21 comments:

  1. This is poetry! No all you need is a sound file of a cat meowing to play with the cancel out a term. *insert evil grin here*

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  2. I may have to borrow this idea for another topic for my 6th and 7th graders. Being the "crazy cat lady" of the school, it would probably stick with them.

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    1. My kids already think I'm a cat lady. I guess I just proved it! :) (Seriously, though. I don't own a single cat. But, my kids will not let up.)

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  3. Getting ready to start rational functions tomorrow. Can't wait to see what else you did in this unit.

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    1. I'll be honest. This unit is less than spectacular. I feel like I'm on a race to the finish with end-of-instruction exams coming up in less than 20 school days. We haven't done a single notebook page this chapter which is DEFINITELY not like me!

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    2. I'm just always curious to see what other people are doing. The texts we have are horrible (I haven't touched them in 7 years and they were new 10 years ago when I was hired) and we do a lot of supplementing. I'm sitting on our book adoption committee and we can't wait to get our hands on all of the resources that the books we're looking at have. I used the kitten picture with my students today. It helped them think about the difference between a factor and a term.

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    3. Our textbooks are horrible, too. My district keeps rebuying the same textbook so they can keep reusing the old textbooks. When they hired me two years ago, they placed a order for new Alg 1 books without asking me if that was what I wanted. They are sitting in my cabinet, brand new. I completely understand your frustration!

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  4. My first thought would be to predict the (several) students in every class that I teach who would declare: "I hate cats!" And proceed to do every problem wrong on purpose ...

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    1. This totally happened. You are a mind reader!

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  5. The girls in my class would lose their minds!

    What seems to be working this time is that I taught them that + and - signs indicate that a variable and a number (or whatever) are a married couple. If you try to reduce one member of a married couple you are acting like a home wrecker. I know. It's bad.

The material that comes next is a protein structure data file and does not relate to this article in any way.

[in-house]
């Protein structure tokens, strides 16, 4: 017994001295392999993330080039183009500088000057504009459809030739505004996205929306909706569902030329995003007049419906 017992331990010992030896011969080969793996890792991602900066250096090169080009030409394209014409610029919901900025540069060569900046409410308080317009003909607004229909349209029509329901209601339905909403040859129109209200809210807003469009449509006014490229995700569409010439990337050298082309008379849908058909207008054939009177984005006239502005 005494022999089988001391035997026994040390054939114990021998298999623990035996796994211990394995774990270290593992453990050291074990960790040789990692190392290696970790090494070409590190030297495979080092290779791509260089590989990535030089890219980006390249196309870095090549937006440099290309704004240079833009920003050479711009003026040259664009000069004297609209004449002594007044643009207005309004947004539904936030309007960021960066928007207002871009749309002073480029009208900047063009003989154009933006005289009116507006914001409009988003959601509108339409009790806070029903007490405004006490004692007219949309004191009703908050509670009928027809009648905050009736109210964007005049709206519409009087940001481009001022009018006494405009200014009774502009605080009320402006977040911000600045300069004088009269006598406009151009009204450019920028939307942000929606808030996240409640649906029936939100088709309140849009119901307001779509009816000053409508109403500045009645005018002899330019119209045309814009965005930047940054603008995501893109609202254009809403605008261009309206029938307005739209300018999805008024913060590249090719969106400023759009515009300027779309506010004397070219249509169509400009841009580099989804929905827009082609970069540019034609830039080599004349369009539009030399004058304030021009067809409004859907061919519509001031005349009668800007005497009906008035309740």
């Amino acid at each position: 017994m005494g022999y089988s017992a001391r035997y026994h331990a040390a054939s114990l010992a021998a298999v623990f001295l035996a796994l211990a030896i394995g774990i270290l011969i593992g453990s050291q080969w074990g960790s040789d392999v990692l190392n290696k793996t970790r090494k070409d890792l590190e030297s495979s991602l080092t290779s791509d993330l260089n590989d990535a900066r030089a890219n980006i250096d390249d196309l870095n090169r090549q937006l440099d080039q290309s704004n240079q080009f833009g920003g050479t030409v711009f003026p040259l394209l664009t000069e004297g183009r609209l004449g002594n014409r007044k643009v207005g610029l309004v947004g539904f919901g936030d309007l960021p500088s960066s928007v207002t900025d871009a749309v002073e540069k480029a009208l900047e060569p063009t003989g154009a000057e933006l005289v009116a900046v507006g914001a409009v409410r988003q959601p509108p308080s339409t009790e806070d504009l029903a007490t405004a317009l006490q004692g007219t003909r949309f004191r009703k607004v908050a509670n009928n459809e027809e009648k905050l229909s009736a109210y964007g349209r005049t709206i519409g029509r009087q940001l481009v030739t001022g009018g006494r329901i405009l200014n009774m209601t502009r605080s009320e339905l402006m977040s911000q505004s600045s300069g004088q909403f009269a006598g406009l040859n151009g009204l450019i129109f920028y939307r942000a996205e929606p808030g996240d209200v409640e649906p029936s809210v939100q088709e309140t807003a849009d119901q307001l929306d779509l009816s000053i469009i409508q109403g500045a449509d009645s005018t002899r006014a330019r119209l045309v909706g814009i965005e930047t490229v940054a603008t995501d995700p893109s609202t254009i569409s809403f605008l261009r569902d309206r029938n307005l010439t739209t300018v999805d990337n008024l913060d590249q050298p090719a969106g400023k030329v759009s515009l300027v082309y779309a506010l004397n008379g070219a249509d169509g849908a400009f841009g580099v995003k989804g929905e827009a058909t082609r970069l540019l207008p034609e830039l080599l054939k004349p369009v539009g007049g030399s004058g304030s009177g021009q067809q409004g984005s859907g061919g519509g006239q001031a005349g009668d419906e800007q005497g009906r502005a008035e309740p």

However, I am amazed at how well they remember it. I'll hear shouts of: "Stop it, you are being a home wrecker! We have to factor first." across my room. Priceless. Seriously.

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  6. I hit publish too soon. continued:

    However, if you separate them first (factoring or writing each term separately over its own denominator, it is a legal separation and the next step is divorce. I know it is bad, but it seems to resonate with them.

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    1. AMAZING ANALOGY. I'm definitely going to pull this out next year!

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  7. "Well, I don't really like cats, so..." was one 8th grader's response. I love your site. It puts into words many of the things I do. Nice to know I'm not the only one!

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    1. Teenagers are funny. I didn't realize just how many of my students are cat-haters until this lesson.

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  8. Have you seen the dead puppy theorem for exponents. "Every time you do this: (x + 3)^2=x^2+9 a puppy dies" I go over it when we look at exponents and if they do it, I write dead puppy on their paper. I asked on my end of the year survey in Algebra 2 "what will you do to be successful in the math class you take next year?" And one kid put "I won't kill puppies." :) it's amazing how some things stick!

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    1. I've seen it, but I've never used it with my students. Need to remember this for next year!

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  9. Absolutely love this! My kids are still trying to distribute a number with a squared binomial. I may have to use something like this to help them remember NOT to do this!

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  10. Doesn't this make students afraid of making mistakes? And there's obviously no connection between kittens and rational expressions. Maybe I'm just not funny enough.